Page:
His heir, Prime Designate Daro’h, stood in the crowd. The faeros had burned his face during their previous conquest of Ildira, and his voice reflected his tension. “They will burn you, Father, steal your soulfire—the Ildiran soulfire. That is what they want. They are hungry!”

“No,” Osira’h said, sounding uncertain. “They are … terrified.”

“As we all are.” Jora’h embraced his beloved Nira. “As destructive as the faeros may be, the Shana Rei are worse. They mean to wipe out all life.” He paused. “If there is any chance the faeros will help us, I must be the one to face them. Rusa’h may not have been wrong.”

In his Solar Navy uniform, Tal Gale’nh looked grim, recalling his own recent military battles against the creatures of darkness. His unnaturally pale skin flushed under the blazing heat. “The Shana Rei want to erase the Galaxy—perhaps the universe itself.”

Jora’h stepped away from his loved ones. “If I do not succeed…” He let his words hang for a long moment, before turning to Daro’h. “Then you will become Mage-Imperator sooner than you expected. Lead the Empire well.”

As he strode toward the Palace, he could feel threads of hope from the crowd woven together into a lifeline through the thism. Everyone watched him, believed in him … and Jora’h had to believe in himself. He would face the fiery elementals, knowing they shared an even more fearsome enemy.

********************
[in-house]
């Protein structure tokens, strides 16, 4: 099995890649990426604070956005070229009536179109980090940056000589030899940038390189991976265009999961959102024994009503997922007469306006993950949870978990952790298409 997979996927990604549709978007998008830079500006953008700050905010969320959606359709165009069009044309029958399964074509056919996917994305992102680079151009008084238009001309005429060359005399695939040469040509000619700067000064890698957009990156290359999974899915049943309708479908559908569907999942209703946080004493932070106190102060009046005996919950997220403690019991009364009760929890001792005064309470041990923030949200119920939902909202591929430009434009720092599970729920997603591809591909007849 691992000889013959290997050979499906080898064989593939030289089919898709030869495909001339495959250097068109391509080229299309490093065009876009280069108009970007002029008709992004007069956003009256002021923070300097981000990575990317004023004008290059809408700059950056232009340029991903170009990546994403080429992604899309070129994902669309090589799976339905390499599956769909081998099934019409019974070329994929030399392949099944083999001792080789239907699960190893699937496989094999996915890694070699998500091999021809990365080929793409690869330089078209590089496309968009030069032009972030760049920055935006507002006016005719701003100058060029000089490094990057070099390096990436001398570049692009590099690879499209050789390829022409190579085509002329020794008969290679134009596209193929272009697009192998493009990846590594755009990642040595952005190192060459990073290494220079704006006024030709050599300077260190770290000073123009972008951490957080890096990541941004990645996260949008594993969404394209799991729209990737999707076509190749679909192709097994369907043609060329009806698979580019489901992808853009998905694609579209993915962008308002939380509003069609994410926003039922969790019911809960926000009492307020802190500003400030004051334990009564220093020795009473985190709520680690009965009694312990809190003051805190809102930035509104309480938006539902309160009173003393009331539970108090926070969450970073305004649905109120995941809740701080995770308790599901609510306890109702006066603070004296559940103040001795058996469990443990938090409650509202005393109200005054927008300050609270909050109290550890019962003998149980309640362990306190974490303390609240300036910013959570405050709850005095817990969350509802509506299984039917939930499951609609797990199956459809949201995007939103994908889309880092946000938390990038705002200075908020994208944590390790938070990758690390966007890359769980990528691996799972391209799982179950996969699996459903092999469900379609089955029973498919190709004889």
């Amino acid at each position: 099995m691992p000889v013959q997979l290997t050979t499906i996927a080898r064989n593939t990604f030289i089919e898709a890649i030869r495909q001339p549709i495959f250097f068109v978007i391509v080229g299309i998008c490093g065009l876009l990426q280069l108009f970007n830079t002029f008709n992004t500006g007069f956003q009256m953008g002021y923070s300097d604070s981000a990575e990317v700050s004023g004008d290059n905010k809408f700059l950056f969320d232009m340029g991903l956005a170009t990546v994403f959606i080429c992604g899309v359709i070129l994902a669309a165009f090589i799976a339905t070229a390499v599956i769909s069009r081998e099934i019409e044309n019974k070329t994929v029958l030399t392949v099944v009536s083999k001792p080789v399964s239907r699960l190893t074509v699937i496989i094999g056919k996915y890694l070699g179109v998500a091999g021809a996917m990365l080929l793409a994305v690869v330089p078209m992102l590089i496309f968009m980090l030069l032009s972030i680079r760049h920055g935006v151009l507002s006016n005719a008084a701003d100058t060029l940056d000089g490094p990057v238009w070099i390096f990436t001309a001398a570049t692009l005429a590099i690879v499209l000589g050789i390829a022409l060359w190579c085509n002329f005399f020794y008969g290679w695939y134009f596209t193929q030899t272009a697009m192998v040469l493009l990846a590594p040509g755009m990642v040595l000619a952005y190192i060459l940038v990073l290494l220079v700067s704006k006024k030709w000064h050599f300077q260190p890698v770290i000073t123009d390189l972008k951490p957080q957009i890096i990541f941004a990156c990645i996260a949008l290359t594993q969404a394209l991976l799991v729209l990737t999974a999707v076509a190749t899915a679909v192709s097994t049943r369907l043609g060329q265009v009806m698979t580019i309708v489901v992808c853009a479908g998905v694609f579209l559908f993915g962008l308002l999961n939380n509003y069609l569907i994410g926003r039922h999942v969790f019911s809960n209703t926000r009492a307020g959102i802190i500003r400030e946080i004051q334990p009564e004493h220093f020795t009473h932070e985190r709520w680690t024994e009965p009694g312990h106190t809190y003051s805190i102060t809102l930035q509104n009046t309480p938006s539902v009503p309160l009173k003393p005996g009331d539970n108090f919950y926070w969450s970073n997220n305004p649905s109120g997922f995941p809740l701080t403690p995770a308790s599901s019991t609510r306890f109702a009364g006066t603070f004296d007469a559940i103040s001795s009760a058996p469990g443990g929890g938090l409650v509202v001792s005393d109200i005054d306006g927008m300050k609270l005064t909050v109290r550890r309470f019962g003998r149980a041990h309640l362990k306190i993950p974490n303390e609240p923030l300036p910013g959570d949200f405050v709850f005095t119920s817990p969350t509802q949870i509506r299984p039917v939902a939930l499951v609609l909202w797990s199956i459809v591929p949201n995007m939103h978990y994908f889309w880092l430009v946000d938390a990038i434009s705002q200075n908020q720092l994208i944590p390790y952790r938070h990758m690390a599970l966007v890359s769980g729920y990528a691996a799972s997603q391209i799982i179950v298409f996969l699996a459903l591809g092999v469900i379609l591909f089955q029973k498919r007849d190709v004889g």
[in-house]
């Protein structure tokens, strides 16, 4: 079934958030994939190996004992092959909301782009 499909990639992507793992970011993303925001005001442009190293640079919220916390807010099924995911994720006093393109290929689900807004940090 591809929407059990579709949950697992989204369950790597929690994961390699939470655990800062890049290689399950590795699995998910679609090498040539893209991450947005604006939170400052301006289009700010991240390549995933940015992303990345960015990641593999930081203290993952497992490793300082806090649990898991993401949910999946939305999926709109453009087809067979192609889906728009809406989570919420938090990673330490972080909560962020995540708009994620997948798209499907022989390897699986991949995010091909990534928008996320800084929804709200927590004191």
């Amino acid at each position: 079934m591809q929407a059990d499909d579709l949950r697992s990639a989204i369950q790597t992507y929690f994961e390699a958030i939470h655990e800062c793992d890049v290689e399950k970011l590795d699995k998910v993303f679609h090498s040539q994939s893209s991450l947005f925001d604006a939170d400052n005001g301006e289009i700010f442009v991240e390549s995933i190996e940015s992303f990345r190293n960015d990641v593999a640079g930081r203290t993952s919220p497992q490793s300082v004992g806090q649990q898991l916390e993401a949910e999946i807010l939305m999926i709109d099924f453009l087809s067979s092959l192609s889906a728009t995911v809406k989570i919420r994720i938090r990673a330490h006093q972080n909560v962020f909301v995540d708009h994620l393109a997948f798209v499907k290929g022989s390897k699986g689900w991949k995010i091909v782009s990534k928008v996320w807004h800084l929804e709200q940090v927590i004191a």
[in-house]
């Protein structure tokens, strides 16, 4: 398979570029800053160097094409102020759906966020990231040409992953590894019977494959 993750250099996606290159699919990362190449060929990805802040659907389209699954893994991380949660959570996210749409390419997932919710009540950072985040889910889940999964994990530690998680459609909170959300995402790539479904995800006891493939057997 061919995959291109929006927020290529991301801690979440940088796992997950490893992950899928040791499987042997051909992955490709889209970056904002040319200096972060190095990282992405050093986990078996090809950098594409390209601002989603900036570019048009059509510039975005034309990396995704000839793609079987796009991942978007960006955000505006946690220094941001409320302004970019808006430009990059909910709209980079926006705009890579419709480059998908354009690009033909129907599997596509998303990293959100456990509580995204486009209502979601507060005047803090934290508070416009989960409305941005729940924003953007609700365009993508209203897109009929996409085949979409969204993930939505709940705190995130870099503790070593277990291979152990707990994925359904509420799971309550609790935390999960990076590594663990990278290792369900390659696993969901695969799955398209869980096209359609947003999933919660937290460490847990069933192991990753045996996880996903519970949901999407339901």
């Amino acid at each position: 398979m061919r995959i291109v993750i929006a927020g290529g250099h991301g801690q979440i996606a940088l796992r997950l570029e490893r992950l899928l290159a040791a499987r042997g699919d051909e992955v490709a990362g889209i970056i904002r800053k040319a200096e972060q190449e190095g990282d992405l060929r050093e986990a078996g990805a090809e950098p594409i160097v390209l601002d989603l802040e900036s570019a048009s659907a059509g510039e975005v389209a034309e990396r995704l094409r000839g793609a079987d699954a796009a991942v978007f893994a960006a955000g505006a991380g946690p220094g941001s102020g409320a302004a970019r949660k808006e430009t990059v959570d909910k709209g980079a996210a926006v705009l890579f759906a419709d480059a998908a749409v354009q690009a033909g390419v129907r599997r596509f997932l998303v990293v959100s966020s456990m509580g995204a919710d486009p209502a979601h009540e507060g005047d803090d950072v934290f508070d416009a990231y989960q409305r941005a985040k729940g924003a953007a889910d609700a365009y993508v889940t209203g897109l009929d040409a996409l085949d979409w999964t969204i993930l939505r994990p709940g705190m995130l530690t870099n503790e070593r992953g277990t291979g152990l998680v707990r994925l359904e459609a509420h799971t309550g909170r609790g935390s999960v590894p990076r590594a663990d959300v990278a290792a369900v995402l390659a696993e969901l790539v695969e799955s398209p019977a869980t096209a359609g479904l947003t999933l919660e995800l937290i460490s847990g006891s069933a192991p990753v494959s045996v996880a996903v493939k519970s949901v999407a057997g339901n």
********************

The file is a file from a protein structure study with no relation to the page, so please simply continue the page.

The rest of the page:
Entering the Prism Palace, he climbed staircases that brought him to the highest pinnacle. He stepped out onto the wide rooftop that had once held a botanical garden including small worldtrees that Nira herself had planted. The light and heat from the faeros were blinding.

The air crackled, and he sensed the elementals’ hot and blazing presence reaching out to him. The air smelled of smoke and death—but not from the elementals. This was where Rusa’h had set the greenhouse on fire and immolated himself amid the burning trees so that his agony issued a summons that even the faeros could not ignore.

As the Mage-Imperator stepped through the crumbling ashes of the greenhouse and past Rusa’h’s blackened bones, he called out. “I need your help! We all do. The Shana Rei will destroy us, and they will destroy you—unless we fight.”

In ancient history, Mage-Imperator Xiba’h had also allied with the faeros and saved the Empire from the Shana Rei. This time, though, the creatures of darkness were attacking more than just planets. Their black nebulae oozed through space; their hexagonal ships struck the Solar Navy and tore apart colonies, and they were infiltrating the thism network itself. Jora’h had felt the darkness inside him, and he had seen possessed Ildiran mobs wreaking bloody havoc. He could not predict or control the shadows, but as the center of the entire thism network, Jora’h knew that their taint had reached into him as well.

The swirling faeros dropped closer, their pulsing flames like a wall pressing him down, trying to intimidate him. When he called upon the thism, he saw the shadows there. Despite the blazing light of the faeros fire and the seven suns in the Ildiran sky, the Mage-Imperator felt cold inside.


Copyright © 2016 by Wordfire, Inc.